Bausch & Lomb settles 600 eye fungus lawsuitsMay 31st, 2009 By BEN DOBBIN , AP Business Writer in Medicine & Health / Other
Bausch & Lomb Inc. World Headquarters is photographed in Rochester, N.Y., Wednesday, May 27, 2009. Contact lens maker Bausch & Lomb Inc. had an overriding reason for going private in 2007: It wanted to handle a devastating recall of its flagship lens cleaner, its chief executive said, "without a lot of outside distraction." (AP Photo/David Duprey)
(AP) -- Contact lens maker Bausch & Lomb Inc. had an overriding reason for going private in 2007: It wanted to handle a devastating recall of its flagship lens cleaner, its chief executive said, "without a lot of outside distraction."
Over the past year, away from the glare of public scrutiny, the optical products company has quietly settled nearly 600 fungal-infection lawsuits - with dozens more individual claims yet to be resolved. The cost so far: Upward of $250 million.
More than 700 lens wearers in the United States and Asia say they were exposed to a potentially blinding infection known as Fusarium keratitis while using ReNu with MoistureLoc, a new-formula multipurpose solution for cleaning, storing and moistening soft contact lenses.
Sometimes, the damage was irreparable. Seven people in Florida, Maryland, New York, Oregon, Tennessee and West Virginia had to have an eye removed. At least 60 more Americans needed vision-saving corneal transplants.
The U.S. Centers for Disease Control and Prevention confirmed 180 cases in 35 states from June 2005 through September 2006, when the agency's dedicated surveillance stopped, according to Dr. Benjamin Park, a CDC epidemiologist. CDC continued to hear of sporadic, unconfirmed cases in the months after MoistureLoc was withdrawn, Park said.
"Surveillance usually captures the tip of the iceberg and sometimes it captures a larger tip than other times," Park said in an interview.
Among out-of-court settlements reached in May was a potential bellwether case brought by Andrea Martin, a Broadway actress and comedienne whose eye was scarred. In Colorado, a corneal transplant ended a race-car driver's career. In Baltimore, a chimney-sweep business owner who lost an eye got hooked on painkillers.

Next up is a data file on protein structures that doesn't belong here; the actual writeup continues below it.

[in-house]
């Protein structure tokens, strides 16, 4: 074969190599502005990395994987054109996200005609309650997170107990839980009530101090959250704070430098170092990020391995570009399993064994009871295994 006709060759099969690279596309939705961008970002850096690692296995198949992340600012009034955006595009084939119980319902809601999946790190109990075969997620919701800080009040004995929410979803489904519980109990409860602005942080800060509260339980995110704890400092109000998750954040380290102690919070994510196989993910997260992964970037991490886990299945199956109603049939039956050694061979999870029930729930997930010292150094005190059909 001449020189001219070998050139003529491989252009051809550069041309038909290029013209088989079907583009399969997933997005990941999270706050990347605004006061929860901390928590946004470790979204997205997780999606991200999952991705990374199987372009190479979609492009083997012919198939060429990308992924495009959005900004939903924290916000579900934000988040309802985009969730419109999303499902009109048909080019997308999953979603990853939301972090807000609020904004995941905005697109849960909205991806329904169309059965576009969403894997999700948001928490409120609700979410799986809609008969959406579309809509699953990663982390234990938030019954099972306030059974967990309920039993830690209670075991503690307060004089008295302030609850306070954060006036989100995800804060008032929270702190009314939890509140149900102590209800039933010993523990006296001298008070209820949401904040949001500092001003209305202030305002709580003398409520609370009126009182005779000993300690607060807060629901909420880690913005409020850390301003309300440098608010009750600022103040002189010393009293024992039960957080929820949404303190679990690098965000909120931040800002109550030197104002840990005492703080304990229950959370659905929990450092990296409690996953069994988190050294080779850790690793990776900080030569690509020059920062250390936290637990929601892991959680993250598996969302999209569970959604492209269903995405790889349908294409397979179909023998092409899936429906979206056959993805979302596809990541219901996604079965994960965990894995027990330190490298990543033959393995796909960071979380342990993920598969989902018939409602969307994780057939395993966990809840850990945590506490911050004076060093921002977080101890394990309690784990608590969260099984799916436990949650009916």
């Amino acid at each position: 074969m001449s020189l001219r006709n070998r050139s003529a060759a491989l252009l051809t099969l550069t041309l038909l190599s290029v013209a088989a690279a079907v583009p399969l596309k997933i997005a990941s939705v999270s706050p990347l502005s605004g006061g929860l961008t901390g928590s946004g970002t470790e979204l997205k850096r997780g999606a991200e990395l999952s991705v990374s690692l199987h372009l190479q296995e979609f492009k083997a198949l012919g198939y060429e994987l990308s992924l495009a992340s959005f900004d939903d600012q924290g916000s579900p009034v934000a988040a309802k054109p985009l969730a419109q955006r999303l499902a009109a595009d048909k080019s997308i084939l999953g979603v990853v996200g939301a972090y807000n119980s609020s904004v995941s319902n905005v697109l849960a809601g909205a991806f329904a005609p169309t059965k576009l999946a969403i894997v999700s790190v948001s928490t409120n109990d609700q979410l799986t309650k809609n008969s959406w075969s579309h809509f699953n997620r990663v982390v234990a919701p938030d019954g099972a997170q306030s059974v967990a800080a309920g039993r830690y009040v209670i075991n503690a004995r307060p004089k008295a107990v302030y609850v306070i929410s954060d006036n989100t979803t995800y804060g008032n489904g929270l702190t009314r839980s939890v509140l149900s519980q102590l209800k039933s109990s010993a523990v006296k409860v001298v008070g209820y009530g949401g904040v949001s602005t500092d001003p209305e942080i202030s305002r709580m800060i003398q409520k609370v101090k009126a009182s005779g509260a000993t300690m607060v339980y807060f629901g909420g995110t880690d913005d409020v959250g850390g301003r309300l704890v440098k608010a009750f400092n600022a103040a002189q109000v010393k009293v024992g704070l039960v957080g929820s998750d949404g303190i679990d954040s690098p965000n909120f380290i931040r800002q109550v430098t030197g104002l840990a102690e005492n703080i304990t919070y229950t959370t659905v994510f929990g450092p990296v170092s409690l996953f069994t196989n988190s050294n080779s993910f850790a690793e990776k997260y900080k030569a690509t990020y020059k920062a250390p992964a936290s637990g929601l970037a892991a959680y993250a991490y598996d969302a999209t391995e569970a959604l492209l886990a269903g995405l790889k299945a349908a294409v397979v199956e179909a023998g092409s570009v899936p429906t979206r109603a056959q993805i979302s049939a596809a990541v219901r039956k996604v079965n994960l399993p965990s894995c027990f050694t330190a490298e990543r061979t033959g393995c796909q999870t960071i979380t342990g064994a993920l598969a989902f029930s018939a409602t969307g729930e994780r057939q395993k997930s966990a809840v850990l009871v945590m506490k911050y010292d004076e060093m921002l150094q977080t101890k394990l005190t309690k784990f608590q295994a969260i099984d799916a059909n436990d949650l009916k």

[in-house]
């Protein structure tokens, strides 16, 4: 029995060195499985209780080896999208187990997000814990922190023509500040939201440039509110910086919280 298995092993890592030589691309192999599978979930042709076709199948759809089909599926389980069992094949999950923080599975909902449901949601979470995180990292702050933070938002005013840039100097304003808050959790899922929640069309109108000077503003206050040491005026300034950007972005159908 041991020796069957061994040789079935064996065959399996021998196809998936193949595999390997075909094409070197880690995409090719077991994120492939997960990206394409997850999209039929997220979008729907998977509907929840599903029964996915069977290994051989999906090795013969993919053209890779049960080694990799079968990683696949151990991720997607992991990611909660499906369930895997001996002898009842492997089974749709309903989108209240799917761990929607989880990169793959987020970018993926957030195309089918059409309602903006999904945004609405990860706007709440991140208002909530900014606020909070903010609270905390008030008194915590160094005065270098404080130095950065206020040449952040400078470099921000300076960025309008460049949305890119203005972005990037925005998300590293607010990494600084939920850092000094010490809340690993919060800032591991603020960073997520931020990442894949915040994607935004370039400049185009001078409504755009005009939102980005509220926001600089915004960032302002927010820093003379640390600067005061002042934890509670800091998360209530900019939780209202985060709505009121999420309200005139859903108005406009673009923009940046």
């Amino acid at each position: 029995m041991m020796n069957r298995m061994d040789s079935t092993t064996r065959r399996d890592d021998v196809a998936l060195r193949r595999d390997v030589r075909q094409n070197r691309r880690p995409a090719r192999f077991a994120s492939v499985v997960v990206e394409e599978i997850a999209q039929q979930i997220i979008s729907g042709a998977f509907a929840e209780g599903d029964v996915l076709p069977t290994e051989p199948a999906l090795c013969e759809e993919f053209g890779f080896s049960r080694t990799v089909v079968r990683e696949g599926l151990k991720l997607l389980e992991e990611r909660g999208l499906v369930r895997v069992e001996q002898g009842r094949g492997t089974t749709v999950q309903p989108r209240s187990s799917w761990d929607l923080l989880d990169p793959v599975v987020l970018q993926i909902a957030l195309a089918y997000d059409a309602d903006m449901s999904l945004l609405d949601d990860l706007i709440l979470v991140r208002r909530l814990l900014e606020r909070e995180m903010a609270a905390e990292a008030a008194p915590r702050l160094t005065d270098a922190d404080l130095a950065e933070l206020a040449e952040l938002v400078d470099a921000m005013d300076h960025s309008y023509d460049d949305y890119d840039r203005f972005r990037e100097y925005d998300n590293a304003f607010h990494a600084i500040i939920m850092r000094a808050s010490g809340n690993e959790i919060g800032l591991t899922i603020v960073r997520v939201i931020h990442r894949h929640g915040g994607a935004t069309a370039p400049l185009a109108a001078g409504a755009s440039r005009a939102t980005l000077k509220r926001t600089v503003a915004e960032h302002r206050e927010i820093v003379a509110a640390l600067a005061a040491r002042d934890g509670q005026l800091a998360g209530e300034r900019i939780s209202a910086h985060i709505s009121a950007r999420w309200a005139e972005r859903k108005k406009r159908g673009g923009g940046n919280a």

"It left him with a chronic pain situation where at one point he had to go through drug rehab," said attorney Andy Alonso. "His business - handed down from generation to generation in his family - has fallen apart, his marriage has fallen apart and he now lives with his mother."
The culprit, an infection so rare that most eye doctors had never seen a case, somehow eluded MoistureLoc's disinfecting defenses. The outbreak appeared first in Hong Kong in spring 2005 and reached its peak in the United States just days after MoistureLoc was removed from domestic markets in April 2006.
Victims typically complained of eye irritation that progressed to a sudden onset of searing pain. Many were mistakenly treated with antibiotics and steroids - a delayed diagnosis that worsened the condition. A woman in New York was afflicted three months after Bausch & Lomb announced a worldwide recall in May 2006.
"She didn't know about the recall, and the infection was so aggressive, she lost her eye within two months," said her attorney, Hunter Shkolnik.
Leading eye doctors and government scientists concluded that MoistureLoc, launched in 2004 with novel disinfectant and moisturizing ingredients, was the only lens solution that contributed to the outbreak. Yet the mechanics of how it caused the problem are still not fully clear.
Some researchers theorize that the disinfectant, alexidine, absorbed into lenses at unusually high rates and the moisturizing agents created a biofilm in some circumstances that shielded and even fostered growth of the fungus to infectious levels.
With some fungal lawsuits still unresolved, the prospect of Bausch & Lomb's health care nightmare being aired in court has not entirely faded - which heartens some lawyers and doctors.